2. Value rest. My second kid decided around the year one mark of his life that sleep was way over-valued. He decided the middle of the night was the perfect time to hang out and build relationships with anyone he could get to. He believed we were better together…always. And, oh, it hurt. Mostly because he fooled us in the first year into believing we were sleep experts on this second-kid go-round. We would spend the next five years of his life learning how wrong we had been. We read all of the books and tried all of the hacks and nothing worked. As he continued to thrive and hit all of the milestones on time or ahead of time, our pediatrician told us that some kids just don’t need as much sleep. (No, we didn’t fire him.) In the meantime, I conveniently began using my kid’s lack of sleeping as an excuse (or a cover-up) for my late night obsessing and working. Anyway, long story short, I decided at the end of last year that I was tired of being tired. I invested in a better pillow, bought a giant pack of Zzzquil to help correct my broken sleep patterns, and started going to bed a lot earlier. Turns out, I’m a better human with more sleep. Going to zero for a few hours maximizes the hours I spend at a ten. All of this is obvious to everyone – we just have to do it.
  3. Remember it’s not about you and it never has been. And if you can’t remember that on your own, back to finding those high-quality friends and giving them real permission to speak that truth into your life as needed.

I never could have imagined these last ten years or scripted anything that would have come close to the reality, but man, I am grateful, and I want ten more, and another ten after that. So here’s to the level 5 vacation days and the level 7 catch-up days and the level 1 opportunities to remember how desperately in need I am of the grace God so freely gives.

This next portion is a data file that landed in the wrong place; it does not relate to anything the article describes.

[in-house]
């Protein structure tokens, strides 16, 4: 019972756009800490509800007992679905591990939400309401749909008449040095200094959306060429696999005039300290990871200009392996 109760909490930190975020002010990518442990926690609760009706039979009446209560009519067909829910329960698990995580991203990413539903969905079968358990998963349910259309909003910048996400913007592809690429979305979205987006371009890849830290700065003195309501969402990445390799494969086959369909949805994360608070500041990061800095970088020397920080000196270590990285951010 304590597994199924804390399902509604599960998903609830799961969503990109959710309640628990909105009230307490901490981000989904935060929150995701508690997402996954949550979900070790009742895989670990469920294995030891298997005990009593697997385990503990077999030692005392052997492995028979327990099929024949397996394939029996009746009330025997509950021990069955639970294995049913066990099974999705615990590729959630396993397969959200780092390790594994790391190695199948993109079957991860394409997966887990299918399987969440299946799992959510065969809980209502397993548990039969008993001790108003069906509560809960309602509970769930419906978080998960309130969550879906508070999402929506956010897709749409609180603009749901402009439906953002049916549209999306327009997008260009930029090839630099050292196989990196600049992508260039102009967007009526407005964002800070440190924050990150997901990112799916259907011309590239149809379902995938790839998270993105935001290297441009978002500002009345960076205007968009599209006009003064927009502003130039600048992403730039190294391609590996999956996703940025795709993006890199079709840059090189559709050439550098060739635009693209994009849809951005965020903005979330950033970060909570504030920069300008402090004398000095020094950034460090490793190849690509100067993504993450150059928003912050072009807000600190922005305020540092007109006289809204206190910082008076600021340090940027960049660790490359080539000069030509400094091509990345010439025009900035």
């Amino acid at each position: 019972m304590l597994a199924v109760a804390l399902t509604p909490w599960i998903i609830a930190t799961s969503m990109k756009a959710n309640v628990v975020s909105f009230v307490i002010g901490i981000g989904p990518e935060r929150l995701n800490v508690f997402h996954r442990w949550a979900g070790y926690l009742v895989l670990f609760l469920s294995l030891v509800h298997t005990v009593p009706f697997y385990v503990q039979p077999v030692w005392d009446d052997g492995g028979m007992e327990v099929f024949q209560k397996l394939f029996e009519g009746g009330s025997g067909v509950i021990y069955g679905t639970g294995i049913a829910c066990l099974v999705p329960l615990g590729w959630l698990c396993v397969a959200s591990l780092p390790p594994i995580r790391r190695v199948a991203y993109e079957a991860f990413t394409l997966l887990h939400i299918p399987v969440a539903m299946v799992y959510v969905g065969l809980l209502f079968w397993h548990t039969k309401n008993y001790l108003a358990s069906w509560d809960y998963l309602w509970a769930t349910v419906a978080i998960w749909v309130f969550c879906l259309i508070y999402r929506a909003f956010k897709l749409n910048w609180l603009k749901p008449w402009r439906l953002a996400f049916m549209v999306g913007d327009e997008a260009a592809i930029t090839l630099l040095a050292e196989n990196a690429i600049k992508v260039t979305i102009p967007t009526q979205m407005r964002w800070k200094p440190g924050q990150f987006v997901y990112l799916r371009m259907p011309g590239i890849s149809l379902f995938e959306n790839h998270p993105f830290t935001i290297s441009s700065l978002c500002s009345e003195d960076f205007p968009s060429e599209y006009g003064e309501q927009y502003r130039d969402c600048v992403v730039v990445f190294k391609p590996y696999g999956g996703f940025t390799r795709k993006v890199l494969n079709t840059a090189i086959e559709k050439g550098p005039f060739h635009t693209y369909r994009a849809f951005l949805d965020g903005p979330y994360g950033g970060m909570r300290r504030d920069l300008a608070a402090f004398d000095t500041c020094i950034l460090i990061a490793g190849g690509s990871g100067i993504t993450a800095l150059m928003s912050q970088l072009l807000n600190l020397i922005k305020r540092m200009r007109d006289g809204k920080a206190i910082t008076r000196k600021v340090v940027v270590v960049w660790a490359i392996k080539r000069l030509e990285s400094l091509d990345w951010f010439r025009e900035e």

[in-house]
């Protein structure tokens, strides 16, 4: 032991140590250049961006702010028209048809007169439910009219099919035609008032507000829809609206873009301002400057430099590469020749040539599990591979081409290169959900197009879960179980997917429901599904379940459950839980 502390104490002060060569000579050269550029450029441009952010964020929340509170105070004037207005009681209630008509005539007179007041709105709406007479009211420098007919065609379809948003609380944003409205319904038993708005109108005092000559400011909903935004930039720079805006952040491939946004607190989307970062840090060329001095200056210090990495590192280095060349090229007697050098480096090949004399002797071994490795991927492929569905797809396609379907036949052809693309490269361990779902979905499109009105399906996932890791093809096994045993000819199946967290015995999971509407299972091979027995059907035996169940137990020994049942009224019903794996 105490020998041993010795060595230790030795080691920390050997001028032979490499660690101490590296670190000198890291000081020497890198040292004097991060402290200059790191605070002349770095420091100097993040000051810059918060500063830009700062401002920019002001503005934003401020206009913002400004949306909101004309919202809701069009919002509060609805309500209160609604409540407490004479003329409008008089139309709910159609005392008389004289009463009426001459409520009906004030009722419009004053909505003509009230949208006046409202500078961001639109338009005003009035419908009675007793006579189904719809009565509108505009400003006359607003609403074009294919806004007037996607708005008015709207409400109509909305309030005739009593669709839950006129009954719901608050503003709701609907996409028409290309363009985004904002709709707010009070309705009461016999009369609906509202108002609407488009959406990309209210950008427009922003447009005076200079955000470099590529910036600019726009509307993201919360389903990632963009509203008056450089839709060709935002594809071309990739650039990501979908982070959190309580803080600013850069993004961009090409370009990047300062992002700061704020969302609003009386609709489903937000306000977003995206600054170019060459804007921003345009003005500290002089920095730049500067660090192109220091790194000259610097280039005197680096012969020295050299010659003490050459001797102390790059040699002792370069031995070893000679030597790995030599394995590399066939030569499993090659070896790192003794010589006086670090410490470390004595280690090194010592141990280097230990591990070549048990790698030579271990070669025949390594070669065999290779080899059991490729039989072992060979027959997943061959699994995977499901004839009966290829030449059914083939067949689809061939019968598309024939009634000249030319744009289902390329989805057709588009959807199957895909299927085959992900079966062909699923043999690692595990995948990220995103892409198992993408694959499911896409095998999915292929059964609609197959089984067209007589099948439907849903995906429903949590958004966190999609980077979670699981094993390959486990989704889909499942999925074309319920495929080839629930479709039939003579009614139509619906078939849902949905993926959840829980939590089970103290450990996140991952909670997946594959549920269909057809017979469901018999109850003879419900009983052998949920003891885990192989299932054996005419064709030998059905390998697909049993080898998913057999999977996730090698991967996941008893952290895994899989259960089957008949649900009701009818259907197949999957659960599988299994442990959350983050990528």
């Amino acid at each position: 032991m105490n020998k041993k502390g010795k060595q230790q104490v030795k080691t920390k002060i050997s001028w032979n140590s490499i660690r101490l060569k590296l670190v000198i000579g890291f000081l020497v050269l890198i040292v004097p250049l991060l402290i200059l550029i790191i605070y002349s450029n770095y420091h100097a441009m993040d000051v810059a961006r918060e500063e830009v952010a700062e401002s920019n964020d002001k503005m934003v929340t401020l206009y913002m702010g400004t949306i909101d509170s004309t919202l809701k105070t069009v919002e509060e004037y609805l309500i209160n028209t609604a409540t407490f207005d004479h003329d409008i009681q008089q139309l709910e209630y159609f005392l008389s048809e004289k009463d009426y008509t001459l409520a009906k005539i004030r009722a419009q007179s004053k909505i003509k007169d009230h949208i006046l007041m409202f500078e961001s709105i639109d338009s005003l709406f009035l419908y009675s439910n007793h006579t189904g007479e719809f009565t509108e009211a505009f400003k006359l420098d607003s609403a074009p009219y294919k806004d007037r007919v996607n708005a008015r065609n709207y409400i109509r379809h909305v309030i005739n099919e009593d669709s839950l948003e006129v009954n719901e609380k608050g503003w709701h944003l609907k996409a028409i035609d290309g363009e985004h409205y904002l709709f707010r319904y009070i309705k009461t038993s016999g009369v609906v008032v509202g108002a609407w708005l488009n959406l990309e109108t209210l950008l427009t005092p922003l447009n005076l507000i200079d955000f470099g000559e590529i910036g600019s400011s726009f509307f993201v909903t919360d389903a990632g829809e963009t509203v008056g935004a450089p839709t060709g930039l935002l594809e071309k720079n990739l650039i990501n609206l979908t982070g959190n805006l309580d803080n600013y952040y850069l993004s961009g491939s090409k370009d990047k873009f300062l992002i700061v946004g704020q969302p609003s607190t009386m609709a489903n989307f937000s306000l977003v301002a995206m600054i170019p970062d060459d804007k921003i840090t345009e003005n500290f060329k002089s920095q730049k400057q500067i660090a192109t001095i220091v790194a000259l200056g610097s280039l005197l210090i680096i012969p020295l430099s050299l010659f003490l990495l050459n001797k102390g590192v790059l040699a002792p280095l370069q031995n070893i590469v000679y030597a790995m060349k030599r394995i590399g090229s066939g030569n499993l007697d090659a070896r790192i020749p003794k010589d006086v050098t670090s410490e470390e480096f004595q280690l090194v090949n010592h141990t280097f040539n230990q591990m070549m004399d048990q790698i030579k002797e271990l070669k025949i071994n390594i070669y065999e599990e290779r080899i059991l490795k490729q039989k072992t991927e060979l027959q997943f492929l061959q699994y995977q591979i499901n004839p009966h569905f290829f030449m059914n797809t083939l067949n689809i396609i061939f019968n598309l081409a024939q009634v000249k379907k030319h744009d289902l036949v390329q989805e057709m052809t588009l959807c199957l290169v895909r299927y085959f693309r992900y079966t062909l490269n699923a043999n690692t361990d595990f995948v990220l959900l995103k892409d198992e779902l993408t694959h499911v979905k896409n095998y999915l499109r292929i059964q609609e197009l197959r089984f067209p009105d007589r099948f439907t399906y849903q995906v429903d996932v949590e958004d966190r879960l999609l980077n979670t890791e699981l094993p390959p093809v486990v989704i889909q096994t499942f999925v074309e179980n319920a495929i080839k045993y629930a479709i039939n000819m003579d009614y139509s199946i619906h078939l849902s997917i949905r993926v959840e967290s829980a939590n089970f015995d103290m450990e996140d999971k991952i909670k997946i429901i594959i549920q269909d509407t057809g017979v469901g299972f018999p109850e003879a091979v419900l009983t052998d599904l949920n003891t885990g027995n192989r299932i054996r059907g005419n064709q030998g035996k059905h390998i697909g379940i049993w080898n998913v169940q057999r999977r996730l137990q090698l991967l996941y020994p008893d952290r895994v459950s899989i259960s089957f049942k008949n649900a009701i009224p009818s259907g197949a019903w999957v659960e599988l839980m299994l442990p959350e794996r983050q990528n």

I’m looking forward to sharing more of what I’ve learned in the last, or dare I say “first,” ten years in the months to come!

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3 Comments on “You Don’t Get to 10 Staying at a 10

  1. Andy Stanley says this : “Leaders instill courage in the hearts of those who follow. This rarely happens through words alone. It generally requires action. It goes back to what we said earlier: Somebody has to go first. By going first, the leader furnishes confidence to those who follow. “

    I am so glad you went first Jenn, not only courageously stepping out to found ARC, where many of us were then able to find community and encounter and/or rediscover Jesus, but also stepping out to be a courageous and vulnerable learning leader and set the tone for many of us to follow your lead. You instill courage in my heart, as much if not more by your example than by your words just as Andy describes and I know I am far from alone.
    As someone who went from the “back row,” literally and figuratively, eightish years ago to a much closer seat in the present day, I can say it has been not only a joy to watch Ashley Ridge and you grow, it has been a true blessing for me as a person, a leader and a Jesus Follower.
    10, 8, 5, 2, 0 – you are a leader among leaders, at any speed, each and every day.

  2. Jenn Leigh Williams, we serve a mighty and awesome God. I believe He will provide you what you need (when you need it) to succeed and go the distance which includes wisdom and understanding.

    I have been where you are now. Traveled that road many times. Learned some of Gods lessons the hard way and still learning others.

    I feel connected to ARC and haven’t even crossed its threshold, sampled the bathroom mints or heard the first musical note or drum beat live. However, I am looking forward to it soon!

    I am not one of those few individuals that were with you in the very beginning nor likely to be with you at the end. But, just maybe one of those individuals that will be there along the path of this amazing adventure to help you and ARC reach the next level.

    At your convenience, would like to meet with you and discuss how I can assist you, ARC and its many important ministries.

    Derrick Horres